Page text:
Goodreads helps you keep track of books you want to read.
Start by marking “Strong in the Rain: Surviving Japan's Earthquake, Tsunami, and Fukushima Nuclear Disaster” as Want to Read:
Strong in the Rain: Surviving Japan's Earthquake, Tsunami, and Fukushima Nuclear Disaster
Enlarge cover
Rate this book
Clear rating
Open Preview

Strong in the Rain: Surviving Japan's Earthquake, Tsunami, and Fukushima Nuclear Disaster

3.76  ·  Rating Details  ·  91 Ratings  ·  19 Reviews
Blending history, science, and gripping storytelling, Strong in the Rain brings the 9.0 magnitude earthquake that struck Japan in 2011 and its immediate aftermath to life through the eyes of the men and women who experienced it. Following the narratives of six individuals, the book traces the shape of a disaster and the heroics it prompted, including that of David Chumreon ...more
Hardcover, 256 pages
Published October 30th 2012 by Palgrave Macmillan
More Details... edit details

Friend Reviews

To see what your friends thought of this book, please sign up.

Reader Q&A

To ask other readers questions about Strong in the Rain, please sign up.

Be the first to ask a question about Strong in the Rain

The Making of the Atomic Bomb by Richard RhodesCommand and Control by Eric SchlosserDark Sun by Richard RhodesAmerican Prometheus by Kai BirdPlutonium by Jeremy Bernstein
History of the Nuclear Age
63rd out of 120 books — 34 voters
The Radioactive Boy Scout by Ken SilversteinVoices from Chernobyl by Svetlana AlexievichFull Body Burden by Kristen IversenVisit Sunny Chernobyl by Andrew BlackwellThe Killing of Karen Silkwood by Richard Rashke
Radioactive Elements And Human Error
19th out of 23 books — 6 voters

More lists with this book...

Community Reviews

(showing 1-30 of 322)
filter  |  sort: default (?)  |  Rating Details
Margaret Sankey
Dec 30, 2012 Margaret Sankey rated it liked it
An early entry in what is sure to be a steady stream of accounts of Japan's triple catastrophe, this work by two western journalists lays out the contours of Japan's reaction to the event in broad themes illustrated by a handful of personal stories. Where communities had traditional mayors who insisted on drills, school swimming lessons, high floodgates, conservative city zoning and people listened to the fishing families who knew what to do, people survived. In general, Japanese civilians obeye ...more
Jun 07, 2013 Sue rated it it was amazing
As the blurbs on the back cover indicate, this is surely one of the best books written about the Japan’s March 2011 earthquake, tsunami and nuclear disaster. McNeill and Birmingham are both journalists stationed in Japan with Japanese families and their own stakes in what happened. They give us a graphic depiction of what it was and is like there, telling things not disclosed before and possibly still not known by many Japanese people. They focus on several individuals from various aspects of li ...more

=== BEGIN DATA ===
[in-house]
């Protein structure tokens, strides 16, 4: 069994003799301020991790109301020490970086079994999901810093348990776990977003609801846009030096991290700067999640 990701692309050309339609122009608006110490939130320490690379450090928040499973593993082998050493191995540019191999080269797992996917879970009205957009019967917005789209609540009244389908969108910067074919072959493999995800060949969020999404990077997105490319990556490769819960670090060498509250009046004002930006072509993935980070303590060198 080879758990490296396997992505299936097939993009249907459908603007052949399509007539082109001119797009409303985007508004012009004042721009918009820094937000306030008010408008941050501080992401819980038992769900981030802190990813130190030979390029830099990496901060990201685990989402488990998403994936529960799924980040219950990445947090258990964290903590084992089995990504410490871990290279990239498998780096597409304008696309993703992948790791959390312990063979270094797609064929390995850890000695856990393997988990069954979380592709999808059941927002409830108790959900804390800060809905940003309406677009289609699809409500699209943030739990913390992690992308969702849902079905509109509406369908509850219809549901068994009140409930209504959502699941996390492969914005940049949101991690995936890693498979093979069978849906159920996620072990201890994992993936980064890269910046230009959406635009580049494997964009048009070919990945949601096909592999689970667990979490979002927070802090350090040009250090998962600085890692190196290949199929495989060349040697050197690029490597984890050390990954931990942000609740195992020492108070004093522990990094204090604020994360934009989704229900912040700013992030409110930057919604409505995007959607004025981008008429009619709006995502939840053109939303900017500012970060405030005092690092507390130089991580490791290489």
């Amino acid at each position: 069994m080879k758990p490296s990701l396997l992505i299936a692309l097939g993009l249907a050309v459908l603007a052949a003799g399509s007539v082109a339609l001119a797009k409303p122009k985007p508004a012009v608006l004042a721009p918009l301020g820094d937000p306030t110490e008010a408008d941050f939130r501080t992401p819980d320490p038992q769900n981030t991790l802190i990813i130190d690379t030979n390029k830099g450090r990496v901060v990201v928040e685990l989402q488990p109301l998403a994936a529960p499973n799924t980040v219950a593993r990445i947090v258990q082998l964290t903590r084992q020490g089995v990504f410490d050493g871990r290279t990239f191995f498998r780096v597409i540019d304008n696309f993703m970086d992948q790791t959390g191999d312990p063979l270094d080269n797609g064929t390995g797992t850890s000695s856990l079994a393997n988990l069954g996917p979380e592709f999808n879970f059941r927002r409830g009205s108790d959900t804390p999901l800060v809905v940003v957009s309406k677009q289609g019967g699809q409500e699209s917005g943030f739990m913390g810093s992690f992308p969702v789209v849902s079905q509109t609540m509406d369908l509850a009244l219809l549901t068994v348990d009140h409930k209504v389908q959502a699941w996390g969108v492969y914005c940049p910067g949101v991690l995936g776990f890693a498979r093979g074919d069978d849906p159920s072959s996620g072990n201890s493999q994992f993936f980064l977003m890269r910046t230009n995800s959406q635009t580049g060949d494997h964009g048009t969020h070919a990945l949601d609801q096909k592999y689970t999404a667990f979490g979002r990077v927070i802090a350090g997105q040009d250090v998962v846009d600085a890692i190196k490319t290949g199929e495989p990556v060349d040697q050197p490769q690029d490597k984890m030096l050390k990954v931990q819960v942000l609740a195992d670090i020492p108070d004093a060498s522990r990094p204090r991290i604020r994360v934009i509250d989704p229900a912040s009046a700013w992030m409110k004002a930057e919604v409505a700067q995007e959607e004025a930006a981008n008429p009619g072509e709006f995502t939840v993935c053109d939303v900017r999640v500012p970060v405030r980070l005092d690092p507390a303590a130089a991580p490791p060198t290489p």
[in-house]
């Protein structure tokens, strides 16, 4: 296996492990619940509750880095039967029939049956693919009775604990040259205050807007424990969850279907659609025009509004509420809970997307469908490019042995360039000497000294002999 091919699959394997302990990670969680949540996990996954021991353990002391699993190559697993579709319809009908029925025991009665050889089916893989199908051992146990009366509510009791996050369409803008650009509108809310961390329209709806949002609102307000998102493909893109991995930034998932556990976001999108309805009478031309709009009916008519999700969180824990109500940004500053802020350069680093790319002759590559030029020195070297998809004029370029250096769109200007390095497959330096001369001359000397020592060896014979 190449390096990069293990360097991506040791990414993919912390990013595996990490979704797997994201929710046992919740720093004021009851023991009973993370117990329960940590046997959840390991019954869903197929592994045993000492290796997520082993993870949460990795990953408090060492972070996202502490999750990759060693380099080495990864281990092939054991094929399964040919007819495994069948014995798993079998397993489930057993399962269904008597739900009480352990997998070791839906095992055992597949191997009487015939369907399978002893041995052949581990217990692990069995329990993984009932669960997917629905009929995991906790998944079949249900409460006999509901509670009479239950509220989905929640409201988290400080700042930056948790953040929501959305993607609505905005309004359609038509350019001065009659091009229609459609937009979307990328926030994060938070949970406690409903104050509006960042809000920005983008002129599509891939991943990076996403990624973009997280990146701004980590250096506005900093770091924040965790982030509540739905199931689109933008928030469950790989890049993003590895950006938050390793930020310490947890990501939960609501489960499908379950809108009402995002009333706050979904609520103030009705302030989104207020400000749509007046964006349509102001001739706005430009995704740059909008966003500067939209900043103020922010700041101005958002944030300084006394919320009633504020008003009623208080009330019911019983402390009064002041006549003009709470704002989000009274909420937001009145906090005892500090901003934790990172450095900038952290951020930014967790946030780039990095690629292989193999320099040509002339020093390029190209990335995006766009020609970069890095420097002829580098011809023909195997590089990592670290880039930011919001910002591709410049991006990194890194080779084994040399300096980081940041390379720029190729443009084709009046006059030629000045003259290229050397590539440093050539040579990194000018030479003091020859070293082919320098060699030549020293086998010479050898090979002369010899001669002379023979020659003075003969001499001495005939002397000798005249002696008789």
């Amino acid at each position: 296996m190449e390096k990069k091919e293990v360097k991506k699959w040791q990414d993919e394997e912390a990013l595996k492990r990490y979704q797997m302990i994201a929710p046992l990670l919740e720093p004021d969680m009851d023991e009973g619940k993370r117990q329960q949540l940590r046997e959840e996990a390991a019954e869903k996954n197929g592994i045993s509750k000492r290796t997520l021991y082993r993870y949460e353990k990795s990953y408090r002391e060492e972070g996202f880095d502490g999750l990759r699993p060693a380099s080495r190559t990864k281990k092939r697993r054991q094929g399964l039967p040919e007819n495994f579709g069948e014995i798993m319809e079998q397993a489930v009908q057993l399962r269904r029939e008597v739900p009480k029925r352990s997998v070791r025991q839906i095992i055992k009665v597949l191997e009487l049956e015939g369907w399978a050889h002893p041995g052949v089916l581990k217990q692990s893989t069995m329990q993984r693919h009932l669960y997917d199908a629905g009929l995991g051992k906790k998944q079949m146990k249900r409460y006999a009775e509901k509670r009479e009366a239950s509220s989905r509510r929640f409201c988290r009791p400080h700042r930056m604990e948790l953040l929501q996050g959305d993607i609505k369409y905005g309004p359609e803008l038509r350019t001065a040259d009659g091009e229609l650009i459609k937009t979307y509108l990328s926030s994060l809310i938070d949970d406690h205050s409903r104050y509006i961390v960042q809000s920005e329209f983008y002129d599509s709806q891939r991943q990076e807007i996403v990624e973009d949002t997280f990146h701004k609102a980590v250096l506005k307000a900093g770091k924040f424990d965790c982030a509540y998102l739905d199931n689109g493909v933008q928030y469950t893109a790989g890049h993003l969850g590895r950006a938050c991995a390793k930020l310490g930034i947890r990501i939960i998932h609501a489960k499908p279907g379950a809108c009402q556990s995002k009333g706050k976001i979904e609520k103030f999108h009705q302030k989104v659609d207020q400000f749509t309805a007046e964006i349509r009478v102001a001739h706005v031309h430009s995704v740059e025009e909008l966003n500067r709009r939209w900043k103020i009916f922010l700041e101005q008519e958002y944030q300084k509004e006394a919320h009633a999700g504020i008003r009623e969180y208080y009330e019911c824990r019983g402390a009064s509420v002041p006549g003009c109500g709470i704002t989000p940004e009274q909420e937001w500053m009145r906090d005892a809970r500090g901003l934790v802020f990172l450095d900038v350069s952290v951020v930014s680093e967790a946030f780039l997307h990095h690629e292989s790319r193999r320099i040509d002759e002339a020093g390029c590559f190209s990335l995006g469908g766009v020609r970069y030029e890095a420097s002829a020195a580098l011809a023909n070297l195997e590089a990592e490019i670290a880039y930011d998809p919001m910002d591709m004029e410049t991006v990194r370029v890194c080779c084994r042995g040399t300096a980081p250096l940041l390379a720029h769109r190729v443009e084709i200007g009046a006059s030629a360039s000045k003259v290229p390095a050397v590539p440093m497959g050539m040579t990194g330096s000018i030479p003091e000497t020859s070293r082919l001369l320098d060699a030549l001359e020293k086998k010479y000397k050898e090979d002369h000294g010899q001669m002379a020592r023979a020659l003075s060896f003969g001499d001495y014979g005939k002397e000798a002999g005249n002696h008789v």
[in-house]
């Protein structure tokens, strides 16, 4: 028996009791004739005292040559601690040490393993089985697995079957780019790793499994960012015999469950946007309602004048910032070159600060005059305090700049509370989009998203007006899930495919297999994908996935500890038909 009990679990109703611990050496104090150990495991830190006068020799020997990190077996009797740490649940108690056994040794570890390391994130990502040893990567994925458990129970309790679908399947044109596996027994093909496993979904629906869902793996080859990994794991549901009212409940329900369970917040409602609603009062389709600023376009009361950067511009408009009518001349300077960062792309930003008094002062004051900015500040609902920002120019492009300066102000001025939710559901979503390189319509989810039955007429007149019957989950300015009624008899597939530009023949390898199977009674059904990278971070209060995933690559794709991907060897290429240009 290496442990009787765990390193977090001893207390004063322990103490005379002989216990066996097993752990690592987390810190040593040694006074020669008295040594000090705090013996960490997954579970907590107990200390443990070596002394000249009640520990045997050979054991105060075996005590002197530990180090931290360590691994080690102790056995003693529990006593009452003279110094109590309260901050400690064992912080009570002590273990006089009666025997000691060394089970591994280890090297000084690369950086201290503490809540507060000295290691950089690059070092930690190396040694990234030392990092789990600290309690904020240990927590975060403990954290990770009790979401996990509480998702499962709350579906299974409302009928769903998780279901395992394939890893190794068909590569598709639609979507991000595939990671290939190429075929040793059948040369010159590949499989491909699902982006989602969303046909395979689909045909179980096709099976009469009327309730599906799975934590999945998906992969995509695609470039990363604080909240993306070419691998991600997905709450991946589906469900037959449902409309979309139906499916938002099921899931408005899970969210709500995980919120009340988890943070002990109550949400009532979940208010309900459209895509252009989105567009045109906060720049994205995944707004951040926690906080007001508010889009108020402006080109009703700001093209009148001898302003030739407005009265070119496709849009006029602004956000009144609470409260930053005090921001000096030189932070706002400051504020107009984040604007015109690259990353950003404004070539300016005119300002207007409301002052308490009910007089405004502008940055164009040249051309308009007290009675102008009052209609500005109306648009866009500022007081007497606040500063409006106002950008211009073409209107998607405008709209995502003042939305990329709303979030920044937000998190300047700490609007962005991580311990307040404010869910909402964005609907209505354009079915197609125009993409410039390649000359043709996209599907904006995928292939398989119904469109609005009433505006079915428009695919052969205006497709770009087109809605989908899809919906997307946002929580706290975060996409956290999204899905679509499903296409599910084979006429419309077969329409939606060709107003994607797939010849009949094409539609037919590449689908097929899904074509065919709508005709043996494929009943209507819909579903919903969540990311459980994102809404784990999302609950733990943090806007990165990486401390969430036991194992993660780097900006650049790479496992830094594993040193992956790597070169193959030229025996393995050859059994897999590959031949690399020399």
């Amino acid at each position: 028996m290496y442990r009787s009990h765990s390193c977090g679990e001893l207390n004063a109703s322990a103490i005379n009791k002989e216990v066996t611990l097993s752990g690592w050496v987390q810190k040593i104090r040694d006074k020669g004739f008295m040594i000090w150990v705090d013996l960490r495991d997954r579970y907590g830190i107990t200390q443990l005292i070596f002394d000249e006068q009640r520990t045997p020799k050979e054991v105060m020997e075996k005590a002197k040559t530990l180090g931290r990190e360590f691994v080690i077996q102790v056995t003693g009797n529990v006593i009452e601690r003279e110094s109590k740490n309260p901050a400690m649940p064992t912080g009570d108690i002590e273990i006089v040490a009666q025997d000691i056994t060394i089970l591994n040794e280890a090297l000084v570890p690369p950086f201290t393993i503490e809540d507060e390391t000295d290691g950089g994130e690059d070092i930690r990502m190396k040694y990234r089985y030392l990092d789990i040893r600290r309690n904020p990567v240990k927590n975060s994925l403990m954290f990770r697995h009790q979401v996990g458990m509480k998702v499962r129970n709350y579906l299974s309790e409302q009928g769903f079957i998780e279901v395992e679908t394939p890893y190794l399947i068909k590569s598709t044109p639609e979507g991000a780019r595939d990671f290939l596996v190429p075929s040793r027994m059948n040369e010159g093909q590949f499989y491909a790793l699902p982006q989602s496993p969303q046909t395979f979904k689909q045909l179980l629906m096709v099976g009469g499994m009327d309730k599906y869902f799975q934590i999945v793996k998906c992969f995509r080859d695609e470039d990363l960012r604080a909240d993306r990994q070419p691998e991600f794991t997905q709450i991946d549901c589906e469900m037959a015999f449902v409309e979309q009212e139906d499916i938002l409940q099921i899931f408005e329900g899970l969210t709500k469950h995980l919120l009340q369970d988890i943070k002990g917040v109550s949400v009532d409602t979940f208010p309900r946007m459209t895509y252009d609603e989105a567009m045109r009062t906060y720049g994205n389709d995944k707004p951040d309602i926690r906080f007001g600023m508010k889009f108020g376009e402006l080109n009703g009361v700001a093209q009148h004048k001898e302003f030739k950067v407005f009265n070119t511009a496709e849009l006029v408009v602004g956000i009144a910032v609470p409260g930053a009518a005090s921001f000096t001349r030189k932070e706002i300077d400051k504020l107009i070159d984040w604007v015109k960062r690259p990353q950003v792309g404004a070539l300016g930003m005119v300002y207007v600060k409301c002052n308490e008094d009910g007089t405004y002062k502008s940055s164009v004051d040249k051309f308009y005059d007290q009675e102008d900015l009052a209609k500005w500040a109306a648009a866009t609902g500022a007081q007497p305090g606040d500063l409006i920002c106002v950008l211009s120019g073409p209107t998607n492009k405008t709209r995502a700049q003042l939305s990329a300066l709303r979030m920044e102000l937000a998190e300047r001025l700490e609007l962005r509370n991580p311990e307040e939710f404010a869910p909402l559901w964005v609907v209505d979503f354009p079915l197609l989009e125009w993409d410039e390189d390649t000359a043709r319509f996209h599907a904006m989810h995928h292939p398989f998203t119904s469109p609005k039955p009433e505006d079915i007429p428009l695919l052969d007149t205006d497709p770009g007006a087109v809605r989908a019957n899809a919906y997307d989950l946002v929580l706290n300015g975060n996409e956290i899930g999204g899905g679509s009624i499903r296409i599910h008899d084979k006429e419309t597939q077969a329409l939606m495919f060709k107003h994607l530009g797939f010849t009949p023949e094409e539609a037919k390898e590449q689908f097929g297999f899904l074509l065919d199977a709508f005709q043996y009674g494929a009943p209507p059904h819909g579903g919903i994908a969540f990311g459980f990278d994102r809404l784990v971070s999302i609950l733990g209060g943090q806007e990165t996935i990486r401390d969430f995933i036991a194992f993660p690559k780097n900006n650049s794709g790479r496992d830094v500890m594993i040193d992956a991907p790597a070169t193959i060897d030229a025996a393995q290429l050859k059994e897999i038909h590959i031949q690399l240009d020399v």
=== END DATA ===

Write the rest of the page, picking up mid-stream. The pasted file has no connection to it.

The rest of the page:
Rachel Wilhelm
Aug 18, 2013 Rachel Wilhelm rated it it was amazing
I was particularly interested in the personal accounts of the five Japanese people profiled. It gave a remarkable insight into what the average Japanese citizen was experiencing at the time as well as a bigger picture of Japanese culture. The history of Japan's reliance on nuclear energy was also eye-opening. I had no idea the nation was so reliant and the reasons behind it. Lessons applicable for every nation ... as I read the book I continually thought of New Orleans in terms of an over-relian ...more
Jun 12, 2014 Mirrani rated it really liked it
I got Strong in the Rain through the Librarything Early Reviewer program because I was interested in understanding the experience of what the people of Japan had gone through when the earthquake and tsunami hit. It is human nature to want to absorb as much information on a disaster as is possible, in part so that you can prevent it from happening again, and in part because of the compassion we hold for others. I knew people in the country at the time and this book helped me to understand the fee ...more
Daniel Simmons
Mar 20, 2015 Daniel Simmons rated it it was ok
Weirdly uncompelling for an account of such dramatic and terrible events. I liked the idea of following a few affected individuals as they suffered through and then tried to recover from the earthquake and tsunami of March 2011, but their stories were jumbled together with few clear narrative lines, and I never got more than a skin-deep sense of their fears, hopes, and struggles (the one exception is a brief and heartbreaking moment where a nuclear plant worker makes the decision to stay single, ...more
Oct 09, 2015 Daniel rated it really liked it
Through what six families went through this "triple-disaster", this book, published one year after the event, allowed us to have a thought-provoking review of how ordinary Japanese faced with all the various challenges. Some of the predictions really are on the way, such as the recent re-opening of reactors in Japan! It also pinpointed how the government failed to look after their citizens such as raising the threshold and withholding information and even telling lies! It also includes some scie ...more
Alyce (At Home With Books)
Dec 15, 2012 Alyce (At Home With Books) rated it it was amazing
In March of 2011 a 9.0 earthquake struck Japan, followed shortly thereafter by a devastating Tsunami. These set in motion the Fukushima nuclear disaster.